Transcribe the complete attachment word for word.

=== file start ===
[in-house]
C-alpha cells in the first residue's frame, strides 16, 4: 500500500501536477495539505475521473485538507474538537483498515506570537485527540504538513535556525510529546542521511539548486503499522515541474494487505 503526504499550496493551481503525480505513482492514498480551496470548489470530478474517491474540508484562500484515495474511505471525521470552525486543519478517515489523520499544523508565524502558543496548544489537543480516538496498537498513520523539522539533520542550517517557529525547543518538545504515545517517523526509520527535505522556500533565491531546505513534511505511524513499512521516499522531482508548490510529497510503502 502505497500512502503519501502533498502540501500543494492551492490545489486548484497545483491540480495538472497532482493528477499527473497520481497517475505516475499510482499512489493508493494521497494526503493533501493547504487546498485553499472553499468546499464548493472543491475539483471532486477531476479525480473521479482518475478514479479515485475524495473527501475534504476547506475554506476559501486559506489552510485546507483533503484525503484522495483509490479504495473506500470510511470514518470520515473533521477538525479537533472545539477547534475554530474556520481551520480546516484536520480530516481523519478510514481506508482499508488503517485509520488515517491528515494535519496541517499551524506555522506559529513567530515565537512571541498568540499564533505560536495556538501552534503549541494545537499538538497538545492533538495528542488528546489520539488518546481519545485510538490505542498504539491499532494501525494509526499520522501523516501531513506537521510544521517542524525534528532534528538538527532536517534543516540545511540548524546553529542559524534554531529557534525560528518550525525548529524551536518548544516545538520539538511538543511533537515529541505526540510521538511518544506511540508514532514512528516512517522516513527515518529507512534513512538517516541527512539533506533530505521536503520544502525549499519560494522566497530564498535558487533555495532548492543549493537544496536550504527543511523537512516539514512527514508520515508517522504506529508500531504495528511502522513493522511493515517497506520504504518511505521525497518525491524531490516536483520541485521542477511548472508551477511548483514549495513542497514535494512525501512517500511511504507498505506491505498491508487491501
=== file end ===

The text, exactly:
[in-house]
C-alpha cells in the first residue's frame, strides 16, 4: 500500500501536477495539505475521473485538507474538537483498515506570537485527540504538513535556525510529546542521511539548486503499522515541474494487505 503526504499550496493551481503525480505513482492514498480551496470548489470530478474517491474540508484562500484515495474511505471525521470552525486543519478517515489523520499544523508565524502558543496548544489537543480516538496498537498513520523539522539533520542550517517557529525547543518538545504515545517517523526509520527535505522556500533565491531546505513534511505511524513499512521516499522531482508548490510529497510503502 502505497500512502503519501502533498502540501500543494492551492490545489486548484497545483491540480495538472497532482493528477499527473497520481497517475505516475499510482499512489493508493494521497494526503493533501493547504487546498485553499472553499468546499464548493472543491475539483471532486477531476479525480473521479482518475478514479479515485475524495473527501475534504476547506475554506476559501486559506489552510485546507483533503484525503484522495483509490479504495473506500470510511470514518470520515473533521477538525479537533472545539477547534475554530474556520481551520480546516484536520480530516481523519478510514481506508482499508488503517485509520488515517491528515494535519496541517499551524506555522506559529513567530515565537512571541498568540499564533505560536495556538501552534503549541494545537499538538497538545492533538495528542488528546489520539488518546481519545485510538490505542498504539491499532494501525494509526499520522501523516501531513506537521510544521517542524525534528532534528538538527532536517534543516540545511540548524546553529542559524534554531529557534525560528518550525525548529524551536518548544516545538520539538511538543511533537515529541505526540510521538511518544506511540508514532514512528516512517522516513527515518529507512534513512538517516541527512539533506533530505521536503520544502525549499519560494522566497530564498535558487533555495532548492543549493537544496536550504527543511523537512516539514512527514508520515508517522504506529508500531504495528511502522513493522511493515517497506520504504518511505521525497518525491524531490516536483520541485521542477511548472508551477511548483514549495513542497514535494512525501512517500511511504507498505506491505498491508487491501